PM Drive Composite: Dan Ingram on WABC, Bwana Johnny on WWDJ and Walt Baby Love on WOR-FM | June, 1971
Imagine my surprise when editing this tape labelled, “Dan Ingram 77 WABC 7-71″ and finding out that the afternoon this was recorded, the contributor was going back and forth between the other two powerhouse Top 40 stations at the time: 97 WWDJ out of Hackensack, NJ and 98.7 WOR-FM NYC! Actually, this turns out to be a real treasure! Comparing afternoon shows on these three stations gives one a front row seat to how radio was in 1971 in the nation’s #1 radio market! The only thing missing is 66 WNBC – however, in 1971, WNBC wasn’t doing a Top 40 format, so this aircheck really did combine the three stations that were playing the hits and catering to young people at that time.
Of course, there’s no comparison whatsoever as far as ratings went. While both WOR-FM and WWDJ technically ‘showed up’ in the ratings books, both were far behind WABC. Perhaps it isn’t even fair to compare these three LEGENDARY jocks in the same aircheck. Bwana Johnny was well known in his own right and Walt Baby Love was known and LOVED by so many who followed his career, as he did a fantastic personality-driven presentation in Top 40 radio through the 1970s, then into Urban radio in the 1980s before moving into Gospel. Walt Baby Love was incredible! But neither one of those jocks holds a candle to the wit and humor of Dan Ingram, especially in 1971. Big Dan, arguably, was at the pinnacle of his career (a long pinnacle that would last right up to the end of WABC in 1982), and while great by themselves, neither Bwana Johnny nor Walt Baby Love sound anything close to as personable as Dan Ingram.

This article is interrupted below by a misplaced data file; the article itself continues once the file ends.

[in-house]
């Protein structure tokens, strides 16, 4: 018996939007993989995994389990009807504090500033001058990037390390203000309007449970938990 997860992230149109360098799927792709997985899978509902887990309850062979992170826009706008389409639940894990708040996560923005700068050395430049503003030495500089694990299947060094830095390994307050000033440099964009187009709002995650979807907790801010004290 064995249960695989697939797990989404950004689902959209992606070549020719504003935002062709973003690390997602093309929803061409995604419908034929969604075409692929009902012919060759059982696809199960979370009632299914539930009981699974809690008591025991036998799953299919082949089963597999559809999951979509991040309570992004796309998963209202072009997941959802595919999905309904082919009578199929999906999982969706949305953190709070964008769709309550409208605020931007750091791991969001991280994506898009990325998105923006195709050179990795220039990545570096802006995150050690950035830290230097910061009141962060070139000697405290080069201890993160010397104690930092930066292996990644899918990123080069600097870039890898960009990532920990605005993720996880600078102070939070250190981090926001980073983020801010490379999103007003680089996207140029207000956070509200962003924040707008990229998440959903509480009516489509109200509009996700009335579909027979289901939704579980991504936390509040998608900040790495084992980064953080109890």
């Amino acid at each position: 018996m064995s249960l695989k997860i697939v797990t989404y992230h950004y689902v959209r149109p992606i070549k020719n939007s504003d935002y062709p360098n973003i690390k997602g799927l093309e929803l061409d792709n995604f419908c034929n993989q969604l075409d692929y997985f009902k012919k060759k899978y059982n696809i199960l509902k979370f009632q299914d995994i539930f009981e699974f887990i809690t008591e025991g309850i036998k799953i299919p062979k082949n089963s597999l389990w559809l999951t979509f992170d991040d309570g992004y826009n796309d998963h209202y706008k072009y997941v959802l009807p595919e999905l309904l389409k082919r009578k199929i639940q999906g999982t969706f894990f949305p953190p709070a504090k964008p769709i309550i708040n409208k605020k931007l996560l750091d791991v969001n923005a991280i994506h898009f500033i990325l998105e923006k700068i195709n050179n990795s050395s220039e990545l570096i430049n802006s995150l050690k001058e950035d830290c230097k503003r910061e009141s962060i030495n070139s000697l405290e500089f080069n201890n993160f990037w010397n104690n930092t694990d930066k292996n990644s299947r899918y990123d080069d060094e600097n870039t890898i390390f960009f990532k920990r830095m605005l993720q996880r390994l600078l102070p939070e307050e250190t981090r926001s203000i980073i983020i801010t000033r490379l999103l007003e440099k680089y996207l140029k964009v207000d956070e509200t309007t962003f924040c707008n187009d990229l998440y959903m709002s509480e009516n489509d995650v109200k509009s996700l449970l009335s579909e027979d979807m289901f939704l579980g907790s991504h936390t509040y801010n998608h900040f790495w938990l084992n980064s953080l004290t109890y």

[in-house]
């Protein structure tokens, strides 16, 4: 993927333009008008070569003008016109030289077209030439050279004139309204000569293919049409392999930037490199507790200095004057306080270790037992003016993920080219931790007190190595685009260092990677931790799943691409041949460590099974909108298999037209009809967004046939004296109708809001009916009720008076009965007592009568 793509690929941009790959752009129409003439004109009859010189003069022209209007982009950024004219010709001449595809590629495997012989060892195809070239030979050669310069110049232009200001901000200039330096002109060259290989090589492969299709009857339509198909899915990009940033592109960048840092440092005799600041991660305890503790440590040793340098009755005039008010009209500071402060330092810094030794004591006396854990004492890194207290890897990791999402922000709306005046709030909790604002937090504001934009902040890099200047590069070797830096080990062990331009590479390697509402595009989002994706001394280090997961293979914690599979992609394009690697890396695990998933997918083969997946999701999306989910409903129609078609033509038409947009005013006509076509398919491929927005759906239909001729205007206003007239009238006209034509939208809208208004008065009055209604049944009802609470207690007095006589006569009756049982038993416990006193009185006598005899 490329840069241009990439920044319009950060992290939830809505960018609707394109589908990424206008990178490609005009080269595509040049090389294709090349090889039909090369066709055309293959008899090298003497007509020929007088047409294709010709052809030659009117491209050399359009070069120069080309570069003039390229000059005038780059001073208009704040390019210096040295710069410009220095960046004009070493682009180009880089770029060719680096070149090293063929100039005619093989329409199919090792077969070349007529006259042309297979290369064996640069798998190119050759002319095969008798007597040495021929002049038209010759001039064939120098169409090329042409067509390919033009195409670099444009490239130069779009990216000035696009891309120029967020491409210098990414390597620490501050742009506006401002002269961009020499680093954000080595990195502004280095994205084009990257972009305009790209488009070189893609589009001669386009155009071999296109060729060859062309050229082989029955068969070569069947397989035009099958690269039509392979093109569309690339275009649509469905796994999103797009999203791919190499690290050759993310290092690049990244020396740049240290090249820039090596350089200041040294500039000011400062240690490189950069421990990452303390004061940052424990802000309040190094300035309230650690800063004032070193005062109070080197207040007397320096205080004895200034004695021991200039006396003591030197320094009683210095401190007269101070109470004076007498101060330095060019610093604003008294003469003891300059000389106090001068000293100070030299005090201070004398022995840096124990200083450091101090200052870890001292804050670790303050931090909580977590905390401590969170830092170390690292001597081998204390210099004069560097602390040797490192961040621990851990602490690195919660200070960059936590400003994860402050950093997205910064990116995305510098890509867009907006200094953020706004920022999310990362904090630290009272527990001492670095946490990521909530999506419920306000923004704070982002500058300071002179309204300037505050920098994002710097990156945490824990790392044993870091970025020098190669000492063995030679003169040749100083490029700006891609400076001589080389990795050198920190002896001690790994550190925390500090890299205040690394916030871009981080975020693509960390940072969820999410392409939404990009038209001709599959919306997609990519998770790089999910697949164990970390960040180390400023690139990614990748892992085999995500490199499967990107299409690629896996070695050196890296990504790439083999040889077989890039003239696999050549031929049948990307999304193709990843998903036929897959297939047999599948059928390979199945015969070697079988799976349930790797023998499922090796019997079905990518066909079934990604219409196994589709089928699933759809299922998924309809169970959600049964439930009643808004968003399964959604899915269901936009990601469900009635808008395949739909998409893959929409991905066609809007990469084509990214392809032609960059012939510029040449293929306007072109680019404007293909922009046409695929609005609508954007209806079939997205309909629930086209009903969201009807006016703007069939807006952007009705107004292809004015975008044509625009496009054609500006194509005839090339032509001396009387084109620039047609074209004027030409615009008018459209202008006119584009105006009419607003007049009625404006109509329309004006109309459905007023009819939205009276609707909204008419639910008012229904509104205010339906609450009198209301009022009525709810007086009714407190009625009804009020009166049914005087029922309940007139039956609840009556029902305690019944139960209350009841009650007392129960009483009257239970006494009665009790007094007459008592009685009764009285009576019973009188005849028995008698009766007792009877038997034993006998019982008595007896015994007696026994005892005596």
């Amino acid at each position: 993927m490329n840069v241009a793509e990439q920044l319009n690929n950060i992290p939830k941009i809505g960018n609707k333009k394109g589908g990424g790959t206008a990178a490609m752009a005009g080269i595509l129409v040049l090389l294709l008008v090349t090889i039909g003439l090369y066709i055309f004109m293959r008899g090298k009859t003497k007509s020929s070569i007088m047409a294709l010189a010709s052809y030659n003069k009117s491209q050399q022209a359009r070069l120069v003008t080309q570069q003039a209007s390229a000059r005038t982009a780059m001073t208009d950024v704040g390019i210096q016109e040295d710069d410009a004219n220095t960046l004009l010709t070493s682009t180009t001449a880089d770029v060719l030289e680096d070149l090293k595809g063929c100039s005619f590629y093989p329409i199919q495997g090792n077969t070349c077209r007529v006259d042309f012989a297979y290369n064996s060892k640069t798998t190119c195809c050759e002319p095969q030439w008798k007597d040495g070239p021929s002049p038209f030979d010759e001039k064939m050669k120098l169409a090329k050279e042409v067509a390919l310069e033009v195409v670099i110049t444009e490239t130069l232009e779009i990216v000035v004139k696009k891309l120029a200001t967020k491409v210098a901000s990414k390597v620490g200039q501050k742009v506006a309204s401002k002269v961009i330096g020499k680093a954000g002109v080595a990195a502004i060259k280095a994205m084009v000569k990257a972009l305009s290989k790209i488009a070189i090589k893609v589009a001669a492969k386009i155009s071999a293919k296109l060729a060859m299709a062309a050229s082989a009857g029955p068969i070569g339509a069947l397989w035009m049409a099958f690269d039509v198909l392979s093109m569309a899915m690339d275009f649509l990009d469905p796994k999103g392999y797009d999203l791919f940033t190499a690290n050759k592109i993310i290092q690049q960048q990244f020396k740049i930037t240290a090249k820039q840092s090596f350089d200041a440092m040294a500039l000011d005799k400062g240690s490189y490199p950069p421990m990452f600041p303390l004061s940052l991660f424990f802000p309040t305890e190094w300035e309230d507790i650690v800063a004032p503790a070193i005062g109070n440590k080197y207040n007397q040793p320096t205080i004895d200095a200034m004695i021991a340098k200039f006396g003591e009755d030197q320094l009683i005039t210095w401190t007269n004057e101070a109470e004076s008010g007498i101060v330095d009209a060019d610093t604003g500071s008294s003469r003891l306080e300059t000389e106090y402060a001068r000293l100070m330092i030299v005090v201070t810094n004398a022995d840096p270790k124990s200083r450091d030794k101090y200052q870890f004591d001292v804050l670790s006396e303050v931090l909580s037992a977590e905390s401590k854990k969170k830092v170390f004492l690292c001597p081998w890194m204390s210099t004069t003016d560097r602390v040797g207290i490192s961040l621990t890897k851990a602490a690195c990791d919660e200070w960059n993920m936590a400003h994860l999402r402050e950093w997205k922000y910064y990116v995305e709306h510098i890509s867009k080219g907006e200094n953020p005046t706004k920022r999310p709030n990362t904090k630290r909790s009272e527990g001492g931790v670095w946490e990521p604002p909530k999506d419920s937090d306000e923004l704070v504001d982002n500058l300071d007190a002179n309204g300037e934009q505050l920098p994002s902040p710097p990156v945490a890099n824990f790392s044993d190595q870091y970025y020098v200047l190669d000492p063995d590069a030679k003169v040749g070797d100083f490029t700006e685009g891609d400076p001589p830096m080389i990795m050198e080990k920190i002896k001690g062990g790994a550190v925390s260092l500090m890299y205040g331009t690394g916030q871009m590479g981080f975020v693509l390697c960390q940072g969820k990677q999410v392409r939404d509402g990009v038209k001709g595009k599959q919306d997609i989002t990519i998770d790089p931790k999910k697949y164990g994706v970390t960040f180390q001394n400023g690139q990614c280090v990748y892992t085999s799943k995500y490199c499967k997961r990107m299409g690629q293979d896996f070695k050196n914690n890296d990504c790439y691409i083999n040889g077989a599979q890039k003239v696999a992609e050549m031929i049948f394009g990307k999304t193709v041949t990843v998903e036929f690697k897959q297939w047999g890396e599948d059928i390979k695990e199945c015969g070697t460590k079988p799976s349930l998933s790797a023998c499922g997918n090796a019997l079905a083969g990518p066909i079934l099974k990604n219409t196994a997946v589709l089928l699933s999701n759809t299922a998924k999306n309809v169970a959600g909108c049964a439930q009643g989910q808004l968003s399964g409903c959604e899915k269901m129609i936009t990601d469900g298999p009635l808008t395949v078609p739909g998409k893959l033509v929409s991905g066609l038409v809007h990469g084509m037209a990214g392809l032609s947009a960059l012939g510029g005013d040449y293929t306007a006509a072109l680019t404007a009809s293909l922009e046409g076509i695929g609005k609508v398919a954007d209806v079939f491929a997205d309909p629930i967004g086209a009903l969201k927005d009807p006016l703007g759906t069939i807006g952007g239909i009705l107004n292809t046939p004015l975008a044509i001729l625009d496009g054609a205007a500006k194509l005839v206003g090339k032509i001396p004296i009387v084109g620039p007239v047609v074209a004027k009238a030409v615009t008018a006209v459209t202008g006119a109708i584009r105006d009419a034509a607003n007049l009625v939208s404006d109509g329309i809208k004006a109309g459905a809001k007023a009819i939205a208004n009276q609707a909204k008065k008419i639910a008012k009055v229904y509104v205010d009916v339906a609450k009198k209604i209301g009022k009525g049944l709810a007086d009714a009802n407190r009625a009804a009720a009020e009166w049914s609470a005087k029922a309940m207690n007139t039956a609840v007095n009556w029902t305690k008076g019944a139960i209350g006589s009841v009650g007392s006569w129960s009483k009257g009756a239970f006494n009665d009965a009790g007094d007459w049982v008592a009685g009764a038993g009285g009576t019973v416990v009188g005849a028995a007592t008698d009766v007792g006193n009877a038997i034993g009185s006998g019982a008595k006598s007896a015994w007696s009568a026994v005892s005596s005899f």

This is my personal opinion, mind you. Your mileage may vary.
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Technically speaking, this aircheck sounded ‘ok’ upon my first listen. There were some dropouts, there’s a couple of spots where tape age and wear caused a strange metallic sound over the audio and there was a bit of cassette tape hiss. This also had problems with side one the audio in the left track was 10 db higher than and less noisy than the right, and side two was the opposite. Well, I have a new software toy to clean tapes up. Izotope Essentials 8… now I’m gonna have to buy the whole Izotope package! After processing it through there, this aircheck cleaned up so nicely! Both right and left are now balanced… but a word about that. Obviously, this was recorded from monaural AM radio, so having left and right channels is pointless, right? No, wrong. At the time of recording, there seems to be a small amount of, well, ‘presence’ that seems to open the audio up a tiny bit – more so than if I mastered this down to a mono file from original stereo tracks.
This tape was remastered to -5 db, although there are spots that are a bit lower than that, that I wasn’t willing to compress to normalize everything because that would have made this aircheck sound ‘crunched’.
That might make sense only to audio engineers.
Truly, if you were a fan of NYC radio in the early 1970s and want to get a feel for how Top 40 stations sounded in PM Drive, this is the aircheck for you! Notice that there are no traffic reports and no live meteorologists… just a jock and his music – and World/National and Local News. Listen as WWDJ is doing a call-in music contest – for nothing except certain songs going up against one another (what a way to conduct music testing!). And, toward the end of this, as Dan Ingram promoted several times during his show, Howard Cosell SINGING… caught on a mic singing in the production studio most likely before recording “Speaking of Sports”. Priceless!
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About the Contributor
Steven Green lived in the New York City area and was privileged to be able to record most of the big radio stations of the day. Steven said that WABC was by far, his favorite radio station during the years that WABC was a music station. He was also a big fan of WNBC, especially in 1987-1988 during its weekend and overnight “Time Machine” format. Steven Green has donated dozens of airchecks to this website and is also building his own collection in the national online archives at archive.org.